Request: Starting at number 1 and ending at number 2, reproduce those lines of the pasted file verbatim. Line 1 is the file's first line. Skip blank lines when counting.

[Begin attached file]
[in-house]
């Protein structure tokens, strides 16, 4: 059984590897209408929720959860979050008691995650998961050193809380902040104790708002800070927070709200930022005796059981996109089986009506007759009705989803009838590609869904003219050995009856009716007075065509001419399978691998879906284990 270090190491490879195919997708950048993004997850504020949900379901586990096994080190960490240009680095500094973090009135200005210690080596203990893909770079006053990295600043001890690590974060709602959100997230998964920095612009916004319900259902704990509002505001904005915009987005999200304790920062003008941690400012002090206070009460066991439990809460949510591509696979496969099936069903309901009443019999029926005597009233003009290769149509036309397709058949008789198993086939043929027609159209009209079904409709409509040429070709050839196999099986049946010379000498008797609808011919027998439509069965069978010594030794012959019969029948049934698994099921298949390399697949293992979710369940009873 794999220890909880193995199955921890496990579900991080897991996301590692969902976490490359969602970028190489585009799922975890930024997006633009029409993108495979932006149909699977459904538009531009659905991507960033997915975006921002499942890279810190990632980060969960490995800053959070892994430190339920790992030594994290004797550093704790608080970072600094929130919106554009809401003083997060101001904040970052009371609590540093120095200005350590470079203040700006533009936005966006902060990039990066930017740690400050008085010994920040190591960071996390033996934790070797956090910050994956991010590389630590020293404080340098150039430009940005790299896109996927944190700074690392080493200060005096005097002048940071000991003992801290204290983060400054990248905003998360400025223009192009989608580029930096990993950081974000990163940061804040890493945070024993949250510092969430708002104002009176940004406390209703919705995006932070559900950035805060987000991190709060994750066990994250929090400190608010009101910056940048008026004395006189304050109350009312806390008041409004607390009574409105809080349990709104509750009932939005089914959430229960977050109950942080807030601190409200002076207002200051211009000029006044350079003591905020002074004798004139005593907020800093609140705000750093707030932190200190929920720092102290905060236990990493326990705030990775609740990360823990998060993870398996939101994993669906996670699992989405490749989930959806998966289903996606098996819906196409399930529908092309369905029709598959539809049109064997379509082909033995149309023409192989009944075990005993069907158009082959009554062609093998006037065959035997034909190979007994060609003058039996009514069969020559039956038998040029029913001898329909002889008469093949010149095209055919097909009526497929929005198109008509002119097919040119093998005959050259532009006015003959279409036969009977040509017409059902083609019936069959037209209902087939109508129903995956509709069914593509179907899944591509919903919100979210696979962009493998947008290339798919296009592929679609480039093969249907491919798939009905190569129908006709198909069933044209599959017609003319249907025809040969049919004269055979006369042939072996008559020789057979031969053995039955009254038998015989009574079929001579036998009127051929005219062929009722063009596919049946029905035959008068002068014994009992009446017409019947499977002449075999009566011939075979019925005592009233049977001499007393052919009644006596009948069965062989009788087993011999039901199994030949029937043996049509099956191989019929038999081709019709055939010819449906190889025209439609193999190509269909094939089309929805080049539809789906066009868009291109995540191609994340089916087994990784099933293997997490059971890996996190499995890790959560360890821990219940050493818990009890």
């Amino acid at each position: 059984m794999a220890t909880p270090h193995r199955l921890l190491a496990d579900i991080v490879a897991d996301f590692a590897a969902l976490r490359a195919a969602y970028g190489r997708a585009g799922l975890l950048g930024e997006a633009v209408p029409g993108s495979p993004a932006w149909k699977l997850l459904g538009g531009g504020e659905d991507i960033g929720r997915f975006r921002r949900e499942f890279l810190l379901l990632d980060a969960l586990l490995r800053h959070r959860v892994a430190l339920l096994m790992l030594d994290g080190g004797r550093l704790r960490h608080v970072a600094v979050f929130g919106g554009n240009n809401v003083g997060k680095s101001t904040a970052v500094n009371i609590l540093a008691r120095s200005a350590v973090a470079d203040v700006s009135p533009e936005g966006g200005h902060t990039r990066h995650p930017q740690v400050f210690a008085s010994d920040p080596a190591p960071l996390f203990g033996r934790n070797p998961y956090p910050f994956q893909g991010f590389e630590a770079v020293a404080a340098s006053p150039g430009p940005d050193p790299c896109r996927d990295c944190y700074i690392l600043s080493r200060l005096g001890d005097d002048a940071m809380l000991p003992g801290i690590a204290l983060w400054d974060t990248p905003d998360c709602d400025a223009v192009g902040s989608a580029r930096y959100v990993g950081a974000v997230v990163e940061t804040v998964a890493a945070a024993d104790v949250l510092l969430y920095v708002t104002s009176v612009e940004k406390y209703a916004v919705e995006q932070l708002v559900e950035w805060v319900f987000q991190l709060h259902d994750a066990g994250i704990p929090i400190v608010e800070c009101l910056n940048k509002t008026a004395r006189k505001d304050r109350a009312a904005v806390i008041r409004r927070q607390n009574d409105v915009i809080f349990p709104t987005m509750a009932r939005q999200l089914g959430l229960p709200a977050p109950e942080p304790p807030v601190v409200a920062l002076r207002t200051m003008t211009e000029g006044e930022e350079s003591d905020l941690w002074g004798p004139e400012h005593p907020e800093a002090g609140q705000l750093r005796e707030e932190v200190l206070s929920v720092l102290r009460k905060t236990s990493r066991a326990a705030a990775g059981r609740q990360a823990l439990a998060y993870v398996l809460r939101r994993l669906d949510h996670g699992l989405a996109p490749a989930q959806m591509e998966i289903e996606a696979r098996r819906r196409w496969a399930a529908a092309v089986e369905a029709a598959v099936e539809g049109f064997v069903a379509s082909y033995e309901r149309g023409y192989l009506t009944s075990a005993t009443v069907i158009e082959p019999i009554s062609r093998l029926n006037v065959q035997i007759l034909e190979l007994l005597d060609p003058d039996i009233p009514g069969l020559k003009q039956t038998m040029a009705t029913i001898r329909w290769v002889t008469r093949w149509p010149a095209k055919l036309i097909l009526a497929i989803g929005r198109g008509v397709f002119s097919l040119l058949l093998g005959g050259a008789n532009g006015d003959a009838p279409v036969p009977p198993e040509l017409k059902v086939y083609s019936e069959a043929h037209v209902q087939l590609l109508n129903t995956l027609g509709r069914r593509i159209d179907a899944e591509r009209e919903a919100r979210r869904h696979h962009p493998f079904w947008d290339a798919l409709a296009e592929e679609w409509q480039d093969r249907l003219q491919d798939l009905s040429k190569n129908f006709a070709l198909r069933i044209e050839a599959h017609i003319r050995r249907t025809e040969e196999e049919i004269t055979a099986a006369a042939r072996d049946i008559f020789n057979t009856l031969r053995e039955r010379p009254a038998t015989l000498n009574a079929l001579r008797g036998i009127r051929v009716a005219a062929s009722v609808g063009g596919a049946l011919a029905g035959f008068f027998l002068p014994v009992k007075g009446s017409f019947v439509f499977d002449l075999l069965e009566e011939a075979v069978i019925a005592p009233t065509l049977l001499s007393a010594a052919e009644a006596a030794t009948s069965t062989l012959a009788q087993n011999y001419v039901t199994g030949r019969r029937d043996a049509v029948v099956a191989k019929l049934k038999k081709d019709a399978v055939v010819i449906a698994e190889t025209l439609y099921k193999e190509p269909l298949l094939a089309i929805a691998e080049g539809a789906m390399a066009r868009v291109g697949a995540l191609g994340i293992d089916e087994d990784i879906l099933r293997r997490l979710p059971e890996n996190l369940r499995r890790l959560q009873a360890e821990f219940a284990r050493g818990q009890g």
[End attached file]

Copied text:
[in-house]
């Protein structure tokens, strides 16, 4: 059984590897209408929720959860979050008691995650998961050193809380902040104790708002800070927070709200930022005796059981996109089986009506007759009705989803009838590609869904003219050995009856009716007075065509001419399978691998879906284990 270090190491490879195919997708950048993004997850504020949900379901586990096994080190960490240009680095500094973090009135200005210690080596203990893909770079006053990295600043001890690590974060709602959100997230998964920095612009916004319900259902704990509002505001904005915009987005999200304790920062003008941690400012002090206070009460066991439990809460949510591509696979496969099936069903309901009443019999029926005597009233003009290769149509036309397709058949008789198993086939043929027609159209009209079904409709409509040429070709050839196999099986049946010379000498008797609808011919027998439509069965069978010594030794012959019969029948049934698994099921298949390399697949293992979710369940009873 794999220890909880193995199955921890496990579900991080897991996301590692969902976490490359969602970028190489585009799922975890930024997006633009029409993108495979932006149909699977459904538009531009659905991507960033997915975006921002499942890279810190990632980060969960490995800053959070892994430190339920790992030594994290004797550093704790608080970072600094929130919106554009809401003083997060101001904040970052009371609590540093120095200005350590470079203040700006533009936005966006902060990039990066930017740690400050008085010994920040190591960071996390033996934790070797956090910050994956991010590389630590020293404080340098150039430009940005790299896109996927944190700074690392080493200060005096005097002048940071000991003992801290204290983060400054990248905003998360400025223009192009989608580029930096990993950081974000990163940061804040890493945070024993949250510092969430708002104002009176940004406390209703919705995006932070559900950035805060987000991190709060994750066990994250929090400190608010009101910056940048008026004395006189304050109350009312806390008041409004607390009574409105809080349990709104509750009932939005089914959430229960977050109950942080807030601190409200002076207002200051211009000029006044350079003591905020002074004798004139005593907020800093609140705000750093707030932190200190929920720092102290905060236990990493326990705030990775609740990360823990998060993870398996939101994993669906996670699992989405490749989930959806998966289903996606098996819906196409399930529908092309369905029709598959539809049109064997379509082909033995149309023409192989009944075990005993069907158009082959009554062609093998006037065959035997034909190979007994060609003058039996009514069969020559039956038998040029029913001898329909002889008469093949010149095209055919097909009526497929929005198109008509002119097919040119093998005959050259532009006015003959279409036969009977040509017409059902083609019936069959037209209902087939109508129903995956509709069914593509179907899944591509919903919100979210696979962009493998947008290339798919296009592929679609480039093969249907491919798939009905190569129908006709198909069933044209599959017609003319249907025809040969049919004269055979006369042939072996008559020789057979031969053995039955009254038998015989009574079929001579036998009127051929005219062929009722063009596919049946029905035959008068002068014994009992009446017409019947499977002449075999009566011939075979019925005592009233049977001499007393052919009644006596009948069965062989009788087993011999039901199994030949029937043996049509099956191989019929038999081709019709055939010819449906190889025209439609193999190509269909094939089309929805080049539809789906066009868009291109995540191609994340089916087994990784099933293997997490059971890996996190499995890790959560360890821990219940050493818990009890």